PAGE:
Twenty-four transportation projects throughout southwest Ohio and Northern Kentucky just received more than $40 million in federal funding, and more than three-quarters of that money will go toward enhancing the region's public transit, bicycle and pedestrian-oriented infrastructure.
The Ohio-Kentucky-Indiana Regional Council of Governments announced the federal grant awards in a news release Thursday morning. Roughly $35 million of the grant money will benefit alternatives to traveling by car.
Cincinnati Metro and TANK will receive funding for new fuel-efficient buses, and Red Bike -- Cincinnati's bike share program -- will open 20 new docking stations and up its fleet size with 200 new bicycles. Most of those new rental bikes will be electric-assist, or e-bikes.
Other projects mix auto-oriented infrastructure with other car-free options, like the $8 million King Avenue Bridge replacement in Warren County. The aging bridge spans the Little Miami River in Maineville. Its replacement will include an 11-foot wide dedicated pedestrian and bikeway with a barrier separating cyclists and walkers from motor vehicles using the bridge.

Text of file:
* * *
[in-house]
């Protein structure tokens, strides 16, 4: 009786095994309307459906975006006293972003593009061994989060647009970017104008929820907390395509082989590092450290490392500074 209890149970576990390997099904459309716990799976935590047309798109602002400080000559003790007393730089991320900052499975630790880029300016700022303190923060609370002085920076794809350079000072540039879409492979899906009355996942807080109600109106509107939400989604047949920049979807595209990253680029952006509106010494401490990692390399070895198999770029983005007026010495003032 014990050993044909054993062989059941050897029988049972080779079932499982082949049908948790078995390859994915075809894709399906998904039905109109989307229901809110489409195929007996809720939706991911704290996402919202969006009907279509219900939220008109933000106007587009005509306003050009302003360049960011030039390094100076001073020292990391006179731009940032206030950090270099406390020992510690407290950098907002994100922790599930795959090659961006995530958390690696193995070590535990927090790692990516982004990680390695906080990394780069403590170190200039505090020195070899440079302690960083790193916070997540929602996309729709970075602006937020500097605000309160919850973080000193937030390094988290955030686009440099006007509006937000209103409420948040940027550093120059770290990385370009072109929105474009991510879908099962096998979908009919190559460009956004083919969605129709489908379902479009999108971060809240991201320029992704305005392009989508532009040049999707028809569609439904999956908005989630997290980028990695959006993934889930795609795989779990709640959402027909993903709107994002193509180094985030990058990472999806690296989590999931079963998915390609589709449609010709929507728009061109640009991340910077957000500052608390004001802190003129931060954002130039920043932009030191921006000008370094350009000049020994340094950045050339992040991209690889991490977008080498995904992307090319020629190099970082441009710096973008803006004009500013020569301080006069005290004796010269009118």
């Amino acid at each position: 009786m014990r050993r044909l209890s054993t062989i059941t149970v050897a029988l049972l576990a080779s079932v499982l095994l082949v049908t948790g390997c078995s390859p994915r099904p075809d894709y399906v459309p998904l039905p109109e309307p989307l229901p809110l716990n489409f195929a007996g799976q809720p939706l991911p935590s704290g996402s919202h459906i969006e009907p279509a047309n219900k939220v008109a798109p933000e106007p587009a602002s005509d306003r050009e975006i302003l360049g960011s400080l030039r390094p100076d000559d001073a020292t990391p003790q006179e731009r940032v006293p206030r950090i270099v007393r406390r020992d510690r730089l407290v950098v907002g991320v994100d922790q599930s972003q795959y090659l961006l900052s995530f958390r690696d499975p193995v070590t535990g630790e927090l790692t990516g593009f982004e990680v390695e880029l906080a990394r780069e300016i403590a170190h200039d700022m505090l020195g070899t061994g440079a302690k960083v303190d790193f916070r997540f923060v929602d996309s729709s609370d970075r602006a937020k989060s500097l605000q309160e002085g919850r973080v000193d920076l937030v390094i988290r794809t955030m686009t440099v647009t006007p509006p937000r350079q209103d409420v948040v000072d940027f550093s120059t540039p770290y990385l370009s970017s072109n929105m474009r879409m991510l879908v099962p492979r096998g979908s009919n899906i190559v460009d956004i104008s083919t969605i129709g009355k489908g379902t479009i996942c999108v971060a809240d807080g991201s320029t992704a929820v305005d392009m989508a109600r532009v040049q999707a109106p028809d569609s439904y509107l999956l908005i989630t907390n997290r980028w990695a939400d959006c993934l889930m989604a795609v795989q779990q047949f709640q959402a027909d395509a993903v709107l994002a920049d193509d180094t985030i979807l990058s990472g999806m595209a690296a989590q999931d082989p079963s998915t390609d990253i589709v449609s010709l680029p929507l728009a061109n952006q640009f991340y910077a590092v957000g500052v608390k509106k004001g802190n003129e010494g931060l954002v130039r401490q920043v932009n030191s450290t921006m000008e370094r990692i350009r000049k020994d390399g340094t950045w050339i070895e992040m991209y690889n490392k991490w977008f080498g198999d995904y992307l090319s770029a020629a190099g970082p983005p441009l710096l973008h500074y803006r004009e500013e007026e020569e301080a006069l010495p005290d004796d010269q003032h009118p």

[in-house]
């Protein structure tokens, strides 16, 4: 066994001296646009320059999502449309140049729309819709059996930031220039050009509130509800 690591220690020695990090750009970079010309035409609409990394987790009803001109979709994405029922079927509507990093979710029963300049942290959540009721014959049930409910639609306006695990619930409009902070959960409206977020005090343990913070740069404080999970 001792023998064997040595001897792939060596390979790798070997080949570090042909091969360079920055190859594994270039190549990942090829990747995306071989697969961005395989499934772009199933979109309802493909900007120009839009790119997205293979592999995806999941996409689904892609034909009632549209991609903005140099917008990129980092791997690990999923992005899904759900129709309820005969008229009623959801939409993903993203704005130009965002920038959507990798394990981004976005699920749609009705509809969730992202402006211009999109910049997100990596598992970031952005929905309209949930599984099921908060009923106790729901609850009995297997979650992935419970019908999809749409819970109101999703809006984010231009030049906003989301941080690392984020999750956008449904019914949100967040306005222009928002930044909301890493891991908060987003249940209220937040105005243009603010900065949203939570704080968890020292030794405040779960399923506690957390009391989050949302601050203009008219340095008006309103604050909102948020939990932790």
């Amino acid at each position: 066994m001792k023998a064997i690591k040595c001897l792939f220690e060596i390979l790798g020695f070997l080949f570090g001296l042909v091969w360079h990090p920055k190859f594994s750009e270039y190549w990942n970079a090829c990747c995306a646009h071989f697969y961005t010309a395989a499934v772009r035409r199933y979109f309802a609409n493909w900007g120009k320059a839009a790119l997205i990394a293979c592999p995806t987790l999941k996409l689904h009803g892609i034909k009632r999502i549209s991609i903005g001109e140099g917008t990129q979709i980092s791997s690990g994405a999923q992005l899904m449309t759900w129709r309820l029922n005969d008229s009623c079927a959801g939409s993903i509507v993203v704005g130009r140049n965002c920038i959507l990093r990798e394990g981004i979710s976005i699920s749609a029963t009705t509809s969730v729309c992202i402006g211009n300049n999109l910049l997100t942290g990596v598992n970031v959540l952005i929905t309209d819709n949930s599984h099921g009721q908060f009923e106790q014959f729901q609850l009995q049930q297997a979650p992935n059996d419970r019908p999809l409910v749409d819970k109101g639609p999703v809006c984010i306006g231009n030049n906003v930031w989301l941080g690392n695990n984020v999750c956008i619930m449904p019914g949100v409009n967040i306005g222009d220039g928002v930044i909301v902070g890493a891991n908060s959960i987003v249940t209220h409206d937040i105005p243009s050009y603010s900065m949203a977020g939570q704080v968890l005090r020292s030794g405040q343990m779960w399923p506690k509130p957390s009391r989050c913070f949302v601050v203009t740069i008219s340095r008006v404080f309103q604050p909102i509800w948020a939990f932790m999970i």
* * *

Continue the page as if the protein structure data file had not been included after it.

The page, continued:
The 11.5-mile Riverfront Commons trail project connecting Northern Kentucky's river cities got funding for two of its segments, one in Covington and another in Dayton.
See the full list of projects receiving funding in the viewer below.
OKI's Board President T.C. Rogers said the awards -- given out annually by the intergovernmental council -- reflect the organization's commitment to making Greater Cincinnati a multi-modal region.
"Today's awards are a meaningful investment in our multi-modal transportation network," Rogers said in the release. "These projects improve mobility and safety for drivers, transit riders, cyclists and pedestrians. What's more, they enhance quality of life."